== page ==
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What Owners Need to Know About … Duct-Free HVAC

Aug. 6, 2014
VRF zoning provides precise comfort control by moving refrigerant through piping to zones in need of cooling or heating. Some systems cool and heat simultaneously.

The fastest-growing segment of the U.S. HVAC market, variable-refrigerant-flow (VRF) zoning is a flexible, cost-effective, and environmentally friendly HVAC option for commercial buildings with multiple floors and areas. VRF zoning provides precise comfort control by moving refrigerant through piping to zones in need of cooling or heating. Some VRF zoning systems cool and heat simultaneously, providing personalized comfort to each zone or space regardless of time of day, sun or shade, season, or special requirements. This article discusses seven primary characteristics of VRF zoning technology.

Energy Efficiency

With conventional HVAC systems, central equipment generates sizable capacity, which is delivered via large-volume ducting to an entire floor or building. Fixed-speed compressors in conventional HVAC systems typically operate at full power. In the United States, however, zones exhibit partial-load conditions more than 90 percent of the time. Conventional systems cannot handle partial loads, resulting in energy fluctuations and poor set-point satisfaction.

VRF zoning systems with electric inverter-driven compressors offer full-range variable capacity, delivering only the amount of conditioned air needed for a zone. Working in tandem with integrated controls and sensors, the compressors seamlessly adjust speed to maintain desired capacity. This function, along with ductless design, typically makes VRF zoning systems about 30 percent more energy-efficient than conventional systems, which lose energy through ductwork.

VRF zoning systems can help facilities to meet ENERGY STAR, Green Globes, and LEED (Leadership in Energy & Environmental Design) requirements and achieve the highest integrated-energy-efficiency-ratio (IEER) ratings.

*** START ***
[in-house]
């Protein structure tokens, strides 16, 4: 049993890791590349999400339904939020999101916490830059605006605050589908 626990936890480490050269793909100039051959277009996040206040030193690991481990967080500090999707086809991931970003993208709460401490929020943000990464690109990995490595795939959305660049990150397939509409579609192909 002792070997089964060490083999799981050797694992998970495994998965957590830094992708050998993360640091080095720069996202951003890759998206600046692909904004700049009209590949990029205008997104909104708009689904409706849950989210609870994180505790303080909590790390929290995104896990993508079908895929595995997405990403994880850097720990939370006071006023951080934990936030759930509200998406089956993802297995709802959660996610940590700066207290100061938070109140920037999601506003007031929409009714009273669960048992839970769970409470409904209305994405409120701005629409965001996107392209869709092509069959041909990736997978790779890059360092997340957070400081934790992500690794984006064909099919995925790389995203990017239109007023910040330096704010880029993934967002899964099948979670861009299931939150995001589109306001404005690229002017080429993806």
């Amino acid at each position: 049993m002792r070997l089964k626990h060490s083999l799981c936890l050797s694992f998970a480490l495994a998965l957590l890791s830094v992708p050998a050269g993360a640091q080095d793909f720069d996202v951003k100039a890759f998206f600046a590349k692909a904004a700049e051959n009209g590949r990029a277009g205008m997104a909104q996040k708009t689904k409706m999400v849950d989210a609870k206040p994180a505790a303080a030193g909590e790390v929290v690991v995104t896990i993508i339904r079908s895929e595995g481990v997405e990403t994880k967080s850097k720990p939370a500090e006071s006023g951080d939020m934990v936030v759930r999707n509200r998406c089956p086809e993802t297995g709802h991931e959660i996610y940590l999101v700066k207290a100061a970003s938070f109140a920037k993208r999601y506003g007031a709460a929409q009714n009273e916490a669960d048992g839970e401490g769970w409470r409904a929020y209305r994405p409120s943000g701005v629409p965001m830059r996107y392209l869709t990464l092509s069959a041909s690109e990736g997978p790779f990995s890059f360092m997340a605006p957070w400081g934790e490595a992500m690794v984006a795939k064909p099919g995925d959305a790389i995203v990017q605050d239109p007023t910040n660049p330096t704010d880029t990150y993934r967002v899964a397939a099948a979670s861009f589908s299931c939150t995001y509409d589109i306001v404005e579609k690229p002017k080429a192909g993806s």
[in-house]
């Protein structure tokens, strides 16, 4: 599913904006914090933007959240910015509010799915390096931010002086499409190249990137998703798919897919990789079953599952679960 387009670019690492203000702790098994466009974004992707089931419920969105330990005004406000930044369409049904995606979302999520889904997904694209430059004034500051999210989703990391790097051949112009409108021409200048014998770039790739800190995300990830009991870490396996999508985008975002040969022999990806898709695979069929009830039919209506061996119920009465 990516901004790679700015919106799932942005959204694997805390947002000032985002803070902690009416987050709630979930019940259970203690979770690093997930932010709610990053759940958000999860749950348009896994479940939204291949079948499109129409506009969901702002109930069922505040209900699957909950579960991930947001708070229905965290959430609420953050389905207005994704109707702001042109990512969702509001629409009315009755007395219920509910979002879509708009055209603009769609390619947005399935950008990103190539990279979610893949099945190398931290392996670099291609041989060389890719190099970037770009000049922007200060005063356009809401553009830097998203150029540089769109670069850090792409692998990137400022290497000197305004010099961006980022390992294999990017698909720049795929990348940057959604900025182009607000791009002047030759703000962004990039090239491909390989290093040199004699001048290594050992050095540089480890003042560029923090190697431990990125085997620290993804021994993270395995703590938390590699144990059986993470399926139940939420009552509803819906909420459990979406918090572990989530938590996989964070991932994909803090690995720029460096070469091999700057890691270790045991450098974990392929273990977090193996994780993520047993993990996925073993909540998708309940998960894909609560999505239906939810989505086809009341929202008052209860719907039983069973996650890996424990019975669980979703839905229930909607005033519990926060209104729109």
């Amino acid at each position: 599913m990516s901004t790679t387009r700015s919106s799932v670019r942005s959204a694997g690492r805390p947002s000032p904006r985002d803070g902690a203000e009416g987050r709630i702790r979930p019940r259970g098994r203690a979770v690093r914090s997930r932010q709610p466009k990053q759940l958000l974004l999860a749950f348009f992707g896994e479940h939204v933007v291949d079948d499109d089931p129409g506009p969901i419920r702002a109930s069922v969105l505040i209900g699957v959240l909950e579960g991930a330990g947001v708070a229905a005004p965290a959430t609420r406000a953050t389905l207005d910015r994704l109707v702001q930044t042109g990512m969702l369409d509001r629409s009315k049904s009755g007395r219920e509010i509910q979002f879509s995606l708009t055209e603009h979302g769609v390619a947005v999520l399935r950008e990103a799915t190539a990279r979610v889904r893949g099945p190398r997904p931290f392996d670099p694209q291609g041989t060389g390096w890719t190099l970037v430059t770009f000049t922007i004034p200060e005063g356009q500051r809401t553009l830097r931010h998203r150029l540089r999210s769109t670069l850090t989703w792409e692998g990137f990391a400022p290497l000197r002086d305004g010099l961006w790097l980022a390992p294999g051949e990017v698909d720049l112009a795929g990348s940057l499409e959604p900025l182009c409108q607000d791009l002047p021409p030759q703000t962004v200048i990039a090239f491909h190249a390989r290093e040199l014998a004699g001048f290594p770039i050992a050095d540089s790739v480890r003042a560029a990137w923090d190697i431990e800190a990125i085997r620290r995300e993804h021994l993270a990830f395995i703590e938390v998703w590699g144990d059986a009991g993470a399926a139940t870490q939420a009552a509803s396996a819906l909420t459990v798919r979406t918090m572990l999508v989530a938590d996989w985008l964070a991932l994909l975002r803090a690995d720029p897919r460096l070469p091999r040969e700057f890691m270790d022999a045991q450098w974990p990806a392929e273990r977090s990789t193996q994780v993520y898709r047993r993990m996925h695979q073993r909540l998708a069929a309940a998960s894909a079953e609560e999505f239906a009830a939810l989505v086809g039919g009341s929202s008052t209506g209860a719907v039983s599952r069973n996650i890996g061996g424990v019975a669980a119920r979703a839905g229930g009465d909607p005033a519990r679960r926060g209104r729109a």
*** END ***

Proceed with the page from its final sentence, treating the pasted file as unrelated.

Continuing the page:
Temperature Control and Energy Monitoring

Load diversity. A VRF zoning system manages different areas of a building based on diversity of load and usage. It adjusts capacity as space loads change and people move about or as the sun moves across the building throughout the day. With load diversity, the total applied capacity of selected air handlers (indoor units) can be up to 150 percent of the capacity of the compressor (outdoor unit).

Intelligent sensor technology. Intelligent indoor-unit sensors measure room air temperature at the return or at a remote controller or wall sensor. Advanced linear electronic expansion-valve technology ensures delivery of the precise amount of refrigerant needed to meet each zone’s load at a given time. Some VRF zoning systems feature sensor technology that compares air and floor temperatures and adjusts coil temperature as needed to optimize comfort within a space.

Intuitive system control. Select VRF zoning systems can cool or heat up to 50 zones. Networked control options allow for the management of a building’s HVAC system down to the indoor-unit level. Capabilities include occupancy sensing, dual temperature set point and setback, mode scheduling, the ability to integrate third-party equipment, storage of maintenance data, and energy-monitoring functions with tenant billing of system energy consumption. Central controllers support interconnection with a networked PC on a local-area network for convenience of monitoring and operation. Other control networks support integration with building management systems for wider system control.